Subminiature, or „kei“ cars ( from kei-jidosha – subcompact cars) have been a Japanese phenomenon. At one time, their combined share was 1/3 of Japan’s market. Unlike anime and Pokemon, the 660 cc vehicles never much made it beyond Japan’s shores. And recently, the sales of the pocket monsters on wheels had been flagging. Last February, the little critters had recorded their first rise rise after 15 months of going down – by a hair of 0.7 percent.
According to today’s Nikkei [sub], “improvements in hybrid and electric technology are dulling the fuel-efficiency edge that minivehicles have long had over larger cars. To maintain their advantage, makers of minis are putting their autos on diets, shaving weight wherever they can to eke out better gas mileage.” (Read More…)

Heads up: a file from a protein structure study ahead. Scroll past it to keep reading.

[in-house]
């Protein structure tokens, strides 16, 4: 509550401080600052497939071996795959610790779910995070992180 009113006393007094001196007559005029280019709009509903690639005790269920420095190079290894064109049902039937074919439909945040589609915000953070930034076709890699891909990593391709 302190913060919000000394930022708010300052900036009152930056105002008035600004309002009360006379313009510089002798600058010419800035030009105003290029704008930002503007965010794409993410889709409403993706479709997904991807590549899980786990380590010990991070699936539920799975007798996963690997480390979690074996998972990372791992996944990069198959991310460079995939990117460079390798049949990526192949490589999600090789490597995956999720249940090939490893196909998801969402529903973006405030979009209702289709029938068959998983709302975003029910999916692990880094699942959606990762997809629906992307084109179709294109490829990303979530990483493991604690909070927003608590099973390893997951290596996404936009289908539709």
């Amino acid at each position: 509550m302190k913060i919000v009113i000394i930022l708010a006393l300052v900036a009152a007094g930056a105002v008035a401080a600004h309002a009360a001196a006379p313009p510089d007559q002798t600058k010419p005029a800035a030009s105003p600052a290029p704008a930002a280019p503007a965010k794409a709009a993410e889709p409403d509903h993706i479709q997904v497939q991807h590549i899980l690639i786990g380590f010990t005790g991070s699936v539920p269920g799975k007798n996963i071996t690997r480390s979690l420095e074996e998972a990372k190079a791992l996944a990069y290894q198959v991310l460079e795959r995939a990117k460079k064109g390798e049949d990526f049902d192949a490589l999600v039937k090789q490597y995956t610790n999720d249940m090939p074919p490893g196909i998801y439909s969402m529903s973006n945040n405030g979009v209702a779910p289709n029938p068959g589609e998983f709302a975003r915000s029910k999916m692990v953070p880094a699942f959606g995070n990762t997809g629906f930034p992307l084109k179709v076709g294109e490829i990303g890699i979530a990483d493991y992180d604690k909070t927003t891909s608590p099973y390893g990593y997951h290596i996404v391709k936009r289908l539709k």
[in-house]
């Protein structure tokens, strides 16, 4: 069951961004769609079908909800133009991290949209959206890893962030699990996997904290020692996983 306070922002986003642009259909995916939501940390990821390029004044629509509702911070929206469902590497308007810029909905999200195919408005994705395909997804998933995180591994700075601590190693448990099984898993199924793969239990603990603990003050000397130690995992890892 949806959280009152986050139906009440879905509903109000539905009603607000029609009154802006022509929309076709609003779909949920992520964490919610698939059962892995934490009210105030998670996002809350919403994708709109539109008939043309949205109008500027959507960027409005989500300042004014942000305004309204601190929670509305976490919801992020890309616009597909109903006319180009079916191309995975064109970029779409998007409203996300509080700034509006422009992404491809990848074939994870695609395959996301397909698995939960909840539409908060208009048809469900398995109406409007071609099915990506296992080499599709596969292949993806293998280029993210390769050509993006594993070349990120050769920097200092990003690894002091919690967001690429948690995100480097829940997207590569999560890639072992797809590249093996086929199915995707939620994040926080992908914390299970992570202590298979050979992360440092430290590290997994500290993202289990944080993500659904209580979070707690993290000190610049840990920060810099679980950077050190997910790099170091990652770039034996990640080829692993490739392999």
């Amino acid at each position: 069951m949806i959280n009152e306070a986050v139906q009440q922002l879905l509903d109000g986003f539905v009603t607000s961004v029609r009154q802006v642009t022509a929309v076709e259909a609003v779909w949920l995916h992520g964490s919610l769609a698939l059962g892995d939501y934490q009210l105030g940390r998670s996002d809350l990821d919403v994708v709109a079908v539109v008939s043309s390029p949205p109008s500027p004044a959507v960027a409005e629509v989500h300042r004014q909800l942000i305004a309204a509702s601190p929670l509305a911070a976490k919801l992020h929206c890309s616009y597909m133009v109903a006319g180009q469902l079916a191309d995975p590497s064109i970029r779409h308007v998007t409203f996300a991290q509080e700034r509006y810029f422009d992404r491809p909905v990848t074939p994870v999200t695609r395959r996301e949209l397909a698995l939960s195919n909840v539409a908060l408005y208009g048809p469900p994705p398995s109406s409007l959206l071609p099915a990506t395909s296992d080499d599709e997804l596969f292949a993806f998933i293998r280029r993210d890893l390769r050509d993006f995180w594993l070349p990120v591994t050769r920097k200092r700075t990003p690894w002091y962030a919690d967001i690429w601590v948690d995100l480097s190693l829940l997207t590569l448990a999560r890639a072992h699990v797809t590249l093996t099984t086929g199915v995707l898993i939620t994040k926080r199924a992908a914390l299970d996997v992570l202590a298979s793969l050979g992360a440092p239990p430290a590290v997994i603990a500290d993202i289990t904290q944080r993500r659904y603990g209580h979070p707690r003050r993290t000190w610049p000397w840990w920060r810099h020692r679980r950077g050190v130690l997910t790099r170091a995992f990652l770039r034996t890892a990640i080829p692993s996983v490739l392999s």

If you are a daily reader of the Nikkei, as we are in the Schmitto-san household, you can sometimes lose your confidence in Japanese precision and accuracy.
Yesterday, we quoted the Nikkei as saying that “sales of new cars and trucks rose 36 percent year on year to 293,410 units in November, marking the fourth straight month of increase, the Japan Automobile Dealers Association said Tuesday. Passenger car sales surged 43.8 percent to 268,450 units.”
Today, we read in the Nikkei that “new-vehicle sales increased 18.3 percent to 436,535 units in November for a third straight year-on-year gain, according to industry data released Tuesday.”